Jordan May's back pain lasted nearly two years – the second time around – and pushed him to the brink of walking away from football.
He dreaded making the decision on whether to give up the game. May, a redshirt junior at the University of Saint Francis, grew up in the locker room and on the field. His father, Scott, is the head coach at Hamilton Southeastern High School. Jordan became a defensive end from nearly the time he could crawl.
Football wasn't just a sport he played. It was a lifestyle. Thinking it might be over added another layer to the pain, but there was no avoiding the thought.
“You can feel fine walking around, going to class, but you get on the field and you can't move like you need to move,” May said. “That was the frustrating thing.”
Midway through the 2015 season, May started having disc pain in his back. He'd dealt with pain before, suffering a stress fracture in high school. This was a different type, the nagging disc pain that men deal with when they're 60 after a lifetime of manual labor, not at 20.
He worked with Parkview Sports Medicine physical therapists. He made progress, had setbacks and ended up missing the entire 2016 season, including the national championship game.
May contemplated the previously unthinkable: Giving up football.
“I had been dealing with it for so long, it was kind of discouraging, 'Will I ever be able to be rid of this?' ” May said. “Parkview's physical therapist helped a lot. I pursued it and kept going.”
Finally, he saw a light at the end of the tunnel.
“Last winter break, after the championship, I thought, 'I've got to get back out there. I'm not letting this opportunity slip,' ” May said. “I put a lot of work in over the winter break and I saw progress. I thought maybe there's a chance.”
Spring ball arrived. He was in pads, running, hitting, feeling as good as he's felt in nearly two years.
May set a goal of earning regular playing time again. He kept Plan B – staying with the team as a student coach – in the back of his mind.
He recalls making a deal with himself.
“If I'm in crippling pain, ridiculously bad, I'll throw in the towel and do what I can for the team,” May said. “But as long as I keep progressing, I'll keep riding it out and see what happens.”
May returned to health, returned to regular practice, and played in his first game since 2015 when the Cougars opened with a road win at Jamestown, N.D., last Saturday. No. 1 Saint Francis opens at home against Saint Francis of Illinois at noon Saturday in Bishop D'Arcy Stadium.
May's parents, Scott and Kathy, will be in the stands, reveling in their son's return to the field.
“I'm proud of him that he stayed with it and kept fighting,” Scott May said. “I was worried last year that maybe he'd say, 'That's enough.' There's new life for him and new fire. This summer he had a good summer.”
Saint Francis coach Kevin Donley watched May's struggle over the last two years, and said he could see him fighting through the pain.
“Being from a football family, he understands the importance of overcoming adverse circumstances,” Donley said. “He got himself to the point where he was ready to play. I thought he was done.”
May thought about transitioning to coaching during his rehab because so much of his work was limited to the mental side of the game. He could study film, like any other defensive lineman. He just couldn't play. Watching was instructional, if frustrating.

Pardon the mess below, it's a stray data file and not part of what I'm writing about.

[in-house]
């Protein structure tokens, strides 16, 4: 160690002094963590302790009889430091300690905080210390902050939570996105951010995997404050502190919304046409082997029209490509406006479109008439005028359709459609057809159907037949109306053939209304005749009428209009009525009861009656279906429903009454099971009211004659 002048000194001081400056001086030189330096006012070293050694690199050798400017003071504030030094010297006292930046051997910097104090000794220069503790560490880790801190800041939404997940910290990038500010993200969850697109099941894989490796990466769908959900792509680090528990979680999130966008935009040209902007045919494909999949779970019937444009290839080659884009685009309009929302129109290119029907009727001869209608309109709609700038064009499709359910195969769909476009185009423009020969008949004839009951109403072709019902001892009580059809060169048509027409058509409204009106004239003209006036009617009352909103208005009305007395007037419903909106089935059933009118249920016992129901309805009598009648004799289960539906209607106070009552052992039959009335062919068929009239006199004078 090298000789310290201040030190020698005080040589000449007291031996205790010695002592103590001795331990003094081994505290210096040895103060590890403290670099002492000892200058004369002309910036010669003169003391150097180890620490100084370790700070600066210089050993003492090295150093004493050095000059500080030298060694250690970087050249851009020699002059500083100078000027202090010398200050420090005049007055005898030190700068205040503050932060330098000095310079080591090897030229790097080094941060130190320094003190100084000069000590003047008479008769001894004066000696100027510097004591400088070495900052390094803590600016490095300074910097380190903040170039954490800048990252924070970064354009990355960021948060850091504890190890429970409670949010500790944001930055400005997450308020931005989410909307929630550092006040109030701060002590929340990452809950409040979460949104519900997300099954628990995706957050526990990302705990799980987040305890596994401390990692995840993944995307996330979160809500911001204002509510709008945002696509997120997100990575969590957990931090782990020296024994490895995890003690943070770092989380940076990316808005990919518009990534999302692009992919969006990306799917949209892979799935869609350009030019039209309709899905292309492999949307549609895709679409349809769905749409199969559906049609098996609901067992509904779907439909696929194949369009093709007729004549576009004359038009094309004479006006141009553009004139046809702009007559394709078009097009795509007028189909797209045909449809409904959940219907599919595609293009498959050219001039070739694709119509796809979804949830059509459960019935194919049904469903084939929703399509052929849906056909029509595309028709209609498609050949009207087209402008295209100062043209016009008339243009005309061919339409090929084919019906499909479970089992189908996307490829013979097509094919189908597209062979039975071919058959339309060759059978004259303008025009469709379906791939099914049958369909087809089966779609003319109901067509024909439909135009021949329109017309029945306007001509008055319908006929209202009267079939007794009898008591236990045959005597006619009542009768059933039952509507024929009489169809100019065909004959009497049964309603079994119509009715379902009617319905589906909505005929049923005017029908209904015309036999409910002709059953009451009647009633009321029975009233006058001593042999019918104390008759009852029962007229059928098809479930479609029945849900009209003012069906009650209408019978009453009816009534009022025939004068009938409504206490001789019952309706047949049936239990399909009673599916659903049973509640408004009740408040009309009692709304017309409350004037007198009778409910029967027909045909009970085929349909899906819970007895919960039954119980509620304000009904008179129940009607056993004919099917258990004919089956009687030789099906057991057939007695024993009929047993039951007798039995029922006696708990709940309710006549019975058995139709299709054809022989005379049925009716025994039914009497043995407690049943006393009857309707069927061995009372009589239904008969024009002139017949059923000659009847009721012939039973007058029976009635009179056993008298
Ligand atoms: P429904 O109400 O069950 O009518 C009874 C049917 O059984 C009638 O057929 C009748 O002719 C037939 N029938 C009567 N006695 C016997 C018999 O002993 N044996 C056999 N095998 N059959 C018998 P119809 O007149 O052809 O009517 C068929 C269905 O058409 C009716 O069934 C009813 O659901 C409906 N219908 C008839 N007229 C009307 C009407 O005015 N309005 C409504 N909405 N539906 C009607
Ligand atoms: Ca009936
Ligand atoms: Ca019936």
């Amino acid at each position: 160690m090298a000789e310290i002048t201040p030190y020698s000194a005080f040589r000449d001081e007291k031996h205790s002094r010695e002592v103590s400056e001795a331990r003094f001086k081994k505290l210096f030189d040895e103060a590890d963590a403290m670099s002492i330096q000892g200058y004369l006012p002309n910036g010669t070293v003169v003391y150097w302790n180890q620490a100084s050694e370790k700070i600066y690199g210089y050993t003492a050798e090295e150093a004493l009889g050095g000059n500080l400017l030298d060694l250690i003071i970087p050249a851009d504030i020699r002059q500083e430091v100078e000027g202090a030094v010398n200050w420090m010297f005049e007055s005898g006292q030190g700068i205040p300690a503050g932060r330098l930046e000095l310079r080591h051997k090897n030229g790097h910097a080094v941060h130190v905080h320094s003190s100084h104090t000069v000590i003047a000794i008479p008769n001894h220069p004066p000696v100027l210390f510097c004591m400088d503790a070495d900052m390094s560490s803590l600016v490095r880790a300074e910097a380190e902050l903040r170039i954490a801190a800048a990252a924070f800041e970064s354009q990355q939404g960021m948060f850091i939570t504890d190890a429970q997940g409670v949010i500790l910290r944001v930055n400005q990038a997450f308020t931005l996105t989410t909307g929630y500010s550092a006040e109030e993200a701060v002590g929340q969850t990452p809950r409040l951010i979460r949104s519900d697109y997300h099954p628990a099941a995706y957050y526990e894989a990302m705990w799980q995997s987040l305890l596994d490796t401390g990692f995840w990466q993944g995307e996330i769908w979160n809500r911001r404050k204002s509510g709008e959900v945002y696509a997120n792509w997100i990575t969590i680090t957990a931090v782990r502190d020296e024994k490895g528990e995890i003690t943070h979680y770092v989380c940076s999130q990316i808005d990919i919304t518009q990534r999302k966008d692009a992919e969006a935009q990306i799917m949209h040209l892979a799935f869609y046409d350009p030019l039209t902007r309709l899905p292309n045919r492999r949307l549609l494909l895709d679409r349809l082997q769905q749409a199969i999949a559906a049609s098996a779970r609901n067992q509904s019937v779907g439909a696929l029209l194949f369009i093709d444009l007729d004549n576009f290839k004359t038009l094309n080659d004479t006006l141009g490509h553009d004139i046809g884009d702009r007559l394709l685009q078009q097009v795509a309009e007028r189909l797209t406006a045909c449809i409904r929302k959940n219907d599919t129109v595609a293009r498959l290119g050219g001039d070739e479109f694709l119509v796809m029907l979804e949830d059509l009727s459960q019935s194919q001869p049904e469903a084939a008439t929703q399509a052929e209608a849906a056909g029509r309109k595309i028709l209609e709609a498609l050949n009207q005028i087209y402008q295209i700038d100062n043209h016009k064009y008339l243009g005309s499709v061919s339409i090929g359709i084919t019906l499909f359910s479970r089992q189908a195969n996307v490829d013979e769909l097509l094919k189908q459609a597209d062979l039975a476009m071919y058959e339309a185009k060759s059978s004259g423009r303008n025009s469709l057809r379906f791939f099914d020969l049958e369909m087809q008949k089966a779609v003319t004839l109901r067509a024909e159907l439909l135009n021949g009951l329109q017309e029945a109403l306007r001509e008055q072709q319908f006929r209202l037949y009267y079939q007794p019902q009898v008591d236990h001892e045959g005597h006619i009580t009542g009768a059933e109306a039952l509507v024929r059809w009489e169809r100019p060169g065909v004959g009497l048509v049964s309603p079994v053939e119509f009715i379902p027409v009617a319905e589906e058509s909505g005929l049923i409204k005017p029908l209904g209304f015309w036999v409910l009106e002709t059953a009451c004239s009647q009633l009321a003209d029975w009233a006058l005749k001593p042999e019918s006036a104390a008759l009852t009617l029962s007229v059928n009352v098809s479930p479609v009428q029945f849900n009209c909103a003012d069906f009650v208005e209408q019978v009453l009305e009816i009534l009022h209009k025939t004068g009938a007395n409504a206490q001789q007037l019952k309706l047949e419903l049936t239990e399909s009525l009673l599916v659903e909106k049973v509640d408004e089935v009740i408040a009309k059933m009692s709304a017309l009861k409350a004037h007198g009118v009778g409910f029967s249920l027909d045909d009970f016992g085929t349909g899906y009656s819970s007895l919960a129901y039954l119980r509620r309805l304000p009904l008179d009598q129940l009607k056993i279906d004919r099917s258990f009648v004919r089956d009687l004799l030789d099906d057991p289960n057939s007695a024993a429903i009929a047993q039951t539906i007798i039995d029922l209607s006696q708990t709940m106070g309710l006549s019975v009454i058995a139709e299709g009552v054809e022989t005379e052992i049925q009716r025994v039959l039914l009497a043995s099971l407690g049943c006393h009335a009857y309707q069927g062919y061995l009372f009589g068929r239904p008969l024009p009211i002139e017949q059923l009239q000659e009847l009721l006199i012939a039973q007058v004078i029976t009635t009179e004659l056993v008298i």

“Having physical injuries, you have to make up for it with mental sharpness and understanding the game,” May said. “You have to understand plays and leverages and that type of stuff. You don't have to be a freak athlete, like some guys are.”
To come back and play after such a long time injured, May had to work overtime. To call it a slow process is to shortchange the word slow.
“What he's done, in my opinion, is nothing short of a miracle,” Saint Francis co-defensive coordinator Eric Wagoner said. “He went from not being able to do anything for 18 months to getting himself back in football shape and ready to go. Honestly, I always thought it was gong to be an injury he wasn't going to be able to come back from.”
His first game back at Jamestown last Saturday was a milestone, and a re-starting point. The talent that led Saint Francis to recruit him in the first place remained, but he's not yet at his game-time finest.
“With Jordan, it's all about knocking the rust off,” Wagoner said. “He had some really good plays against Jamestown. He had a couple that he missed, and we talked about how those are plays he's going to make in four or five weeks.”
With that first game back to the lineup under his belt, May can get back to the business of rushing the quarterback and dishing out some hits.
May is studying business administration with a minor in risk-management and insurance. He plans to graduate next May and could return for a fifth year of eligibility as a graduate student.
“He's a smart football player,” Donley said. “When we recruited him out of high school, I thought he'd be a dominant player by his sophomore season. I think he will be now.”
May rooms with quarterback Nick Ferrer, nose tackle Eric Hemmelgarn and student volunteer Grant Sherman.
“It's been really good and very exciting to see him out there,” Hemmelgarn said. “It's really neat for your roommate to play right beside you.”
As May increases his playing time, he could also carry added weight in the locker room.
“He's a voice younger guys should listen to,” Wagoner said. “Talk about ups and downs, he's been through them all. You want a voice of reason, he's one for you.”
No. 1 Saint Francis vs. Saint Francis (Ill.)
Kickoff: noon Saturday at Bishop D'Arcy Stadium
Radio: Redeemer Radio, 106.3-FM
Records: Saint Francis 1-0, Saint Francis (Ill.) 0-1
Follow Reggie Hayes on Twitter at reggiehayes1